Montco launches its first county-wide Arts Week

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After being closed for 18 months for the pandemic, the Steel River Playhouse will welcome audiences back into it main stage auditorium during Arts Montco Week, for a series of three one-man performances

After being closed for 18 months for the pandemic, the Steel River Playhouse will welcome audiences back into it main stage auditorium during Arts Montco Week, for a series of three one-man performances. (John Daggett)

More than 40 arts and performance organizations throughout Montgomery County are rallying together for the first-ever Arts Montco Week, this weekend through next, Sept. 17 – 26.

One of them is Steel River Playhouse, in Pottstown, a theater company that is coming back to in-person performance for the first time in 18 months. In 2020 the company moved online, but ultimately backed away from digital content.

“We kept active with some programming about some great things that were going on around Pottstown,” said artistic director Leena Devlin. “By the time we hit early 2021, it became clear that people were getting burned out on video.”

Instead, Devlin has spent the last several months programming a new season with a focus on diversity, equity, and inclusion.

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“We did a lot of work around Black Lives Matter, and equity work,” she said. “We revamped our mission statement. We talked about some of the ways that, when we open, we’re going to be hiring. This work that we’re doing for Arts Montco is very much part of that.”

This weekend Steel River will present “The Ethics of Living Jim Crow,” a performance by Reginald Brown of two short plays based on the memoirs of novelist Richard Wright. That will be followed the following weekend by two one-man shows, both by Marvin Jefferson: in the first he will perform as Martin Luther King, Jr., the second as York, a Black slave owned by William Clark who became a critical part of the infamous Lewis and Clark expedition of the Louisiana Purchase.

Devlin had originally planned to present the three productions at the end of September, but shifted her season opening in order to be part of Arts Week.

“I just love the idea of Arts Week. It’s amazing that the whole county is focused on the arts,” she said. “Everybody was hit very hard by COVID, but the arts were hit a little harder. We had to close before everybody else, and a lot of us aren’t even open yet. We went essentially 18 months with no revenue. Like, none.”

Arts Montco Week was created by the Valley Forge Tourism and Convention Board, which has created a marketing campaign paired with a cell phone app that directs people toward participating venues.

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There are about 200 arts attractions in Montgomery County, according to Rachel Riley of Valley Forge Tourism, which represents a $100 million economic impact on the region, ranging from large institutions like Legoland, the Keswick Theater, and the Act II Playhouse, to smaller neighborhood businesses like the Eclipse Center for Creative Community in Lansdale, and Dance Depot in Royersford, and the Scarecrow Festival in Skippack.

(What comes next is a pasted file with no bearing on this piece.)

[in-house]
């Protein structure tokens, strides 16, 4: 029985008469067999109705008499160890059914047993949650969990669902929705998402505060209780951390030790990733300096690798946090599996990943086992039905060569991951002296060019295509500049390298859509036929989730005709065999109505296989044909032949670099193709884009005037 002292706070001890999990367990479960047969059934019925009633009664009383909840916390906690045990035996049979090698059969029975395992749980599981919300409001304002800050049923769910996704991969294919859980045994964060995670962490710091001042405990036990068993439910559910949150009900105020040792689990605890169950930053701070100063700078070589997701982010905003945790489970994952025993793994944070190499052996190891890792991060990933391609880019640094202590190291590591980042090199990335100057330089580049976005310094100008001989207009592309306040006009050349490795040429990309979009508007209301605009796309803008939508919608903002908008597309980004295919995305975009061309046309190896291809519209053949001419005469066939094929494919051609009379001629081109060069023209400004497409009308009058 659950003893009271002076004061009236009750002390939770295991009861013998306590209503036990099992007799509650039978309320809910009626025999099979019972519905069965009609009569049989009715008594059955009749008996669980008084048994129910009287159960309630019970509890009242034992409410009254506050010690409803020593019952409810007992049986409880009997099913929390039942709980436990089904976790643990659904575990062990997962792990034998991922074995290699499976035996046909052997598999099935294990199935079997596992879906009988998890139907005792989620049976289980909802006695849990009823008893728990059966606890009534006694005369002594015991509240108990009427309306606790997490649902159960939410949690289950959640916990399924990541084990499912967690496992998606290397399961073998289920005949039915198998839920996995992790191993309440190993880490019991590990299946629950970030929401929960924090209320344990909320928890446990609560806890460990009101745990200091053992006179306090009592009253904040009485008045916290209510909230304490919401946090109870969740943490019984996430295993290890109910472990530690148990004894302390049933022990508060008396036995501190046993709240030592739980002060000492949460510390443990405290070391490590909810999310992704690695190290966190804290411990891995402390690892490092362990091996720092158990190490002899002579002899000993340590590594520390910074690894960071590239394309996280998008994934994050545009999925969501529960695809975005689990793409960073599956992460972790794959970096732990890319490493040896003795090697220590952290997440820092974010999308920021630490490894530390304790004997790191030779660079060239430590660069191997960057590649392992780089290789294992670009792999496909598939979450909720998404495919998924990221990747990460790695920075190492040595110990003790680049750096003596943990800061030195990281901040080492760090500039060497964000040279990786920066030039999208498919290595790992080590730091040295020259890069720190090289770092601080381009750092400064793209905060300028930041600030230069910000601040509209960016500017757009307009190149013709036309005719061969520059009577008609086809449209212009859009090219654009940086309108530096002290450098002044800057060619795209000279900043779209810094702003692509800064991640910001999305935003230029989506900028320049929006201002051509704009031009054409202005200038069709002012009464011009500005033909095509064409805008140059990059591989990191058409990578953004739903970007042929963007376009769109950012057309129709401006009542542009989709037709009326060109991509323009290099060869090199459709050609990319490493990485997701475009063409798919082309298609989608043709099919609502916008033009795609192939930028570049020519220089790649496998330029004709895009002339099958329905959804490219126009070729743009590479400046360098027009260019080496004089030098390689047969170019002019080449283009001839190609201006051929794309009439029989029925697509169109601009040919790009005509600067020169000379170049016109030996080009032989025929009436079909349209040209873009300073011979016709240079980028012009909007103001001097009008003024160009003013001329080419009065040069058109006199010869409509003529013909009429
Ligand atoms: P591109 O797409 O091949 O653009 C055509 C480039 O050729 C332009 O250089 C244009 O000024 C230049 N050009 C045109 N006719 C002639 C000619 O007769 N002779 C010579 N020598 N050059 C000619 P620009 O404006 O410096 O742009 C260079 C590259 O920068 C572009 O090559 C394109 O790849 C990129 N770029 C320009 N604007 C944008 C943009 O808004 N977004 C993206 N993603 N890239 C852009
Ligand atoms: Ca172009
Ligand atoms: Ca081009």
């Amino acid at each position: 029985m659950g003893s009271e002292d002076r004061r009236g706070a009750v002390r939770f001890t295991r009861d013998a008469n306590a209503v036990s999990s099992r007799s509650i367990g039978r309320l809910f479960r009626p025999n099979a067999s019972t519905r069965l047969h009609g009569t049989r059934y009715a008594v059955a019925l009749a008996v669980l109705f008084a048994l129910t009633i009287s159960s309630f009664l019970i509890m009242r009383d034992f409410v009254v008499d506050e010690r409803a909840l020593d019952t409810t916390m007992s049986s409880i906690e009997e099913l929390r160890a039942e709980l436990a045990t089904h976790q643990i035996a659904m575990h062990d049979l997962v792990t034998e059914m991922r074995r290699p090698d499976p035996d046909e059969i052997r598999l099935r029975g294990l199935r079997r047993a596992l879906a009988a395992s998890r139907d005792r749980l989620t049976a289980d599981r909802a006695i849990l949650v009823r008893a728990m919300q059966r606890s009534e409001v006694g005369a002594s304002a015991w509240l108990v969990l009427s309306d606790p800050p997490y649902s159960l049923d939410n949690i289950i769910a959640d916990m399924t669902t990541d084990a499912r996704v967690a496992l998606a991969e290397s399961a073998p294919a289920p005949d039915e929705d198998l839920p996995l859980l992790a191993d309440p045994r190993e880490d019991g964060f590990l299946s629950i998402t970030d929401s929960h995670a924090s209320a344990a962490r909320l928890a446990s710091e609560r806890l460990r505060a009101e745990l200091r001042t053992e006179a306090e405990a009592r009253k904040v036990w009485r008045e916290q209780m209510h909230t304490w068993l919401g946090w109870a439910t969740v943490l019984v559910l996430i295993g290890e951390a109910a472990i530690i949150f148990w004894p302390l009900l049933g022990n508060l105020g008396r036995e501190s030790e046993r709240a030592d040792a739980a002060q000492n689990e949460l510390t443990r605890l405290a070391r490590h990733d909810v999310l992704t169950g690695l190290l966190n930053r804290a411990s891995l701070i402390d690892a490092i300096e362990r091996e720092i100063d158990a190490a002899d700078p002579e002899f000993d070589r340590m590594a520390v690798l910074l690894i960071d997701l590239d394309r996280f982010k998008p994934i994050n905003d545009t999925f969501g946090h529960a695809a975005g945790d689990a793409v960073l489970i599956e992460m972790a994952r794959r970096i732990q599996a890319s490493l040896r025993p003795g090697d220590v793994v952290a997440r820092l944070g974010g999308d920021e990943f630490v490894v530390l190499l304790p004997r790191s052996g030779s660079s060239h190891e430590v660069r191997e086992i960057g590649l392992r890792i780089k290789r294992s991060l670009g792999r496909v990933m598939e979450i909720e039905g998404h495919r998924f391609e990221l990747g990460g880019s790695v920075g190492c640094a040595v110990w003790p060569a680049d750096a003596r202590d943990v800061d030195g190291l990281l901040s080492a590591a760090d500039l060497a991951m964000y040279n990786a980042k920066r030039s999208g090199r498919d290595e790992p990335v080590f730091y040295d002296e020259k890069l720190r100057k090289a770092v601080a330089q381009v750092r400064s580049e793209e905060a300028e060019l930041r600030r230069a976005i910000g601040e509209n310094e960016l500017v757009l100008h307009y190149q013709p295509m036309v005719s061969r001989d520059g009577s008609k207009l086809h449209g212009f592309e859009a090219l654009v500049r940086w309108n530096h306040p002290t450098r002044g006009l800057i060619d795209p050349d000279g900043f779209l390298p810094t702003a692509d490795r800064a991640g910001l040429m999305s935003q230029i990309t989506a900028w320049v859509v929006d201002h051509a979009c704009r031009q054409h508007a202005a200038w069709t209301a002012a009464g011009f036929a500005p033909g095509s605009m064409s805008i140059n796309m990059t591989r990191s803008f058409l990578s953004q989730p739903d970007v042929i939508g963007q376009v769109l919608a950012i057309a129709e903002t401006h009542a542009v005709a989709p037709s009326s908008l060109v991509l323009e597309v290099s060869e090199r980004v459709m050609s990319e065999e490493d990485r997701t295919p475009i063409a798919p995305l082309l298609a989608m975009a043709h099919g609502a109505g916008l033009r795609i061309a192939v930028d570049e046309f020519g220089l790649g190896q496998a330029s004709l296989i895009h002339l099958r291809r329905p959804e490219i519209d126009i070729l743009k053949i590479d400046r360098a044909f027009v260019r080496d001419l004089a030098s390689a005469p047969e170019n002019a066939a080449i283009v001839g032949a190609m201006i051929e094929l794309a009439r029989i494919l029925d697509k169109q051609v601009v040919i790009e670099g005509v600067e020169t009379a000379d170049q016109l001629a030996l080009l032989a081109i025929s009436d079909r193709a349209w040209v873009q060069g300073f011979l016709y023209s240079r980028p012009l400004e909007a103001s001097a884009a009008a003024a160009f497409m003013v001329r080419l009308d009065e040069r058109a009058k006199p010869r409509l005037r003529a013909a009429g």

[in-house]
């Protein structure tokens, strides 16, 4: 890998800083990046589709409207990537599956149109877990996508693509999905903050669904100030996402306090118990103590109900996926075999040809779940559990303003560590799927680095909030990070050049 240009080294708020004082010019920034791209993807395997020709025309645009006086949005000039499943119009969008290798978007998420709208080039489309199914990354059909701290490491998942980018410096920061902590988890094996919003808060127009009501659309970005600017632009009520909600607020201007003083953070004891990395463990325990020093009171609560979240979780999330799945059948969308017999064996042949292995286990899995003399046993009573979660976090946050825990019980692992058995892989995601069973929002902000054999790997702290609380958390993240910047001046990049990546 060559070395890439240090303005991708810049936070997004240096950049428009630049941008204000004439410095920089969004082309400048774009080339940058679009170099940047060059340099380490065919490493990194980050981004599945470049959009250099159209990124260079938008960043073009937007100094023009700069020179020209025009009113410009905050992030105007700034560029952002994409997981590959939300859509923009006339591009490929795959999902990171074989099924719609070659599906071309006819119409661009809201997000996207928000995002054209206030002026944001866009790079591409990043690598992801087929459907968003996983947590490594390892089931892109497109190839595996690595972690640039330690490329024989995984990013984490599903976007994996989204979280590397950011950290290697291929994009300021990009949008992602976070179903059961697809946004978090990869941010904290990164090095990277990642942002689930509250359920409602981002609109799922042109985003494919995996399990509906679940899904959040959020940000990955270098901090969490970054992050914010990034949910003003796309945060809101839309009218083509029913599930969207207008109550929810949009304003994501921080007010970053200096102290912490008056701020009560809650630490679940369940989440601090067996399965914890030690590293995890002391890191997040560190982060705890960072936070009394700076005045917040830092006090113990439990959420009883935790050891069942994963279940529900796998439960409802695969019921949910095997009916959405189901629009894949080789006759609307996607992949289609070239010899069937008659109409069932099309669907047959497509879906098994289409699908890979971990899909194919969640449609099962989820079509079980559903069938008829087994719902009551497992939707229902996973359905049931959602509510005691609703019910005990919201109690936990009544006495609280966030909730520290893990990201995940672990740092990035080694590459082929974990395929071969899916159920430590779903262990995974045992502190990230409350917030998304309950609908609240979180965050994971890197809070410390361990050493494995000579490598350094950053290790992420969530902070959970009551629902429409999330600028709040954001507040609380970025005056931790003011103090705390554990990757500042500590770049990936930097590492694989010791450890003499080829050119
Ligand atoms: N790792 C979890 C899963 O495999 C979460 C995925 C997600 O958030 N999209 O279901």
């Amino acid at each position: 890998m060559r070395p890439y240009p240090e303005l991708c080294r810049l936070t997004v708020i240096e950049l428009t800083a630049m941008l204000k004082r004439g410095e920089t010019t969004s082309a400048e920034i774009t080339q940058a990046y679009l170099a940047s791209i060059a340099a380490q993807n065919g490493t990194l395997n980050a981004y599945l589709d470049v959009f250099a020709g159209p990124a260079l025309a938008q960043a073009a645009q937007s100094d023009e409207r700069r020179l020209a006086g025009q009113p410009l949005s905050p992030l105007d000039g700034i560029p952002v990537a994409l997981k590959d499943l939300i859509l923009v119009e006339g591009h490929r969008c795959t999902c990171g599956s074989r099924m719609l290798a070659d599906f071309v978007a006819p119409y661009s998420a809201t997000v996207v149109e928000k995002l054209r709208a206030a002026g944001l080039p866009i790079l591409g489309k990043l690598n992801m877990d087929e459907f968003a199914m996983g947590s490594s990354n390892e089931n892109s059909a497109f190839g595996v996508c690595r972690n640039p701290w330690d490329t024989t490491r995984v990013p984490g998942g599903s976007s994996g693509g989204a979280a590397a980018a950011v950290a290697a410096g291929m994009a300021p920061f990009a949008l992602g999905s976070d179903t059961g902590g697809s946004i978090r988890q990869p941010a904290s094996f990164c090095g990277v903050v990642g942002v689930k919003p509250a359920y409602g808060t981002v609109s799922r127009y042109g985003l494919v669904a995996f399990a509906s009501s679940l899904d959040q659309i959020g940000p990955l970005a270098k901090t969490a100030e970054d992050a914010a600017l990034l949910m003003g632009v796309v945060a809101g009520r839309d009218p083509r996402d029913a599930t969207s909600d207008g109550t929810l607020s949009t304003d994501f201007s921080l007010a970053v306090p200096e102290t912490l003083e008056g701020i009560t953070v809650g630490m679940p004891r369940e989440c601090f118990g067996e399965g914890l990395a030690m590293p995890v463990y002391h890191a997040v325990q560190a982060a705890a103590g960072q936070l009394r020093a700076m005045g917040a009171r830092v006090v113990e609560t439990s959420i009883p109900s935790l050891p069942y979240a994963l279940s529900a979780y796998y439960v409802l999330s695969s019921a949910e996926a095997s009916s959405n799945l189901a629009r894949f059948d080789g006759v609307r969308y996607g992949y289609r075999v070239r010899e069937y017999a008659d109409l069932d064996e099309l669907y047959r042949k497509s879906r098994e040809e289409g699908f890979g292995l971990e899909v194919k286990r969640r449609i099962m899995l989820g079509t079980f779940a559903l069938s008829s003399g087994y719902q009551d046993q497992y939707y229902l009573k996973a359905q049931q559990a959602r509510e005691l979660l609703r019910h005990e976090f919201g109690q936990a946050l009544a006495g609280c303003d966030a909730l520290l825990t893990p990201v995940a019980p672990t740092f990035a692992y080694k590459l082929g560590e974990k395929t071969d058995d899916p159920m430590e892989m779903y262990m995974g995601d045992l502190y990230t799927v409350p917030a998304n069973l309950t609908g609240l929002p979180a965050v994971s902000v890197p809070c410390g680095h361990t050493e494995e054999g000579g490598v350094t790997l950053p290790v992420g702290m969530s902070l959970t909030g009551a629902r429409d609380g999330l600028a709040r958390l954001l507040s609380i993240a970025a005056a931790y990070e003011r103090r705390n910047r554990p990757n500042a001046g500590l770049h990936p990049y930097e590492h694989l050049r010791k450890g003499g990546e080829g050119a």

“We are pumped to help promote these guys and get folks back to work, get folks back to entertainment” said Riley. “I think we all really need that right now.

Several years ago Valley Forge Tourism released its mobile app to help people find restaurants and entertainment in the county. The idea to launch an Arts Week had been on the table for at least a few years, with tentative plans to launch it in 2020, but the pandemic stymied that idea.

Riley said the timing to launch Arts Week has become more urgent.

“The tourism and hospitality industry was one of the hardest hit industries by COVID-19 and the public health pandemic in the last year,” said Riley. “Within that industry, two of the hardest hit segments were restaurants and the arts. And I would argue that the arts were like rock bottom, the hardest hit.”

Several organizations, like Steel River Playhouse, aligned their schedules to coincide with Arts Week. The Montgomery County Studio Tour, in which dozens of artists open their workspaces up to visitors, normally happens during the summer but shifted later to be part of Arts Week.

Other venues are simply adding their already scheduled events to the Arts Week lineup. The Ardmore Music Hall, for example, will present concerts featuring the gutbucket blues of Black Joe Lewis and the Honeybears, local indie rock band Hop Along, and the folk duo Milk Carton Kids.

The Haya Ground Studio, an art gallery and event space in Norristown, opened during the pandemic. For many in Norristown, this will be their first discovery of the new Black owned business.

Another participating Black owned business is Moody Jones, a boutique fine-art gallery in Glenside featuring contemporary artists.

“We can’t lose these groups. We can’t lose these groups that serve LGBTQ community, people with disabilities that need accessibility, Black owned businesses and galleries and studios and other artists of color,” said Riley. “We need to support all of these groups.”

Devlin, of Steel River Playhouse, hopes Arts Week will become its own support group. There are few peer support organizations for cultural venues in Montgomery County, and arts leaders often do not have a chance to interact with each other. In the ramp-up to Arts Week, many participating organizations have been joining monthly conference calls.

“One of the things that feels valuable to me is the camaraderie, that connection to each other that we didn’t have before,” said Devlin. “We all have a big Zoom call every month and we talk about ways to progress the arts in Montgomery County beyond Arts Week. I think something pretty major could come out of it.”

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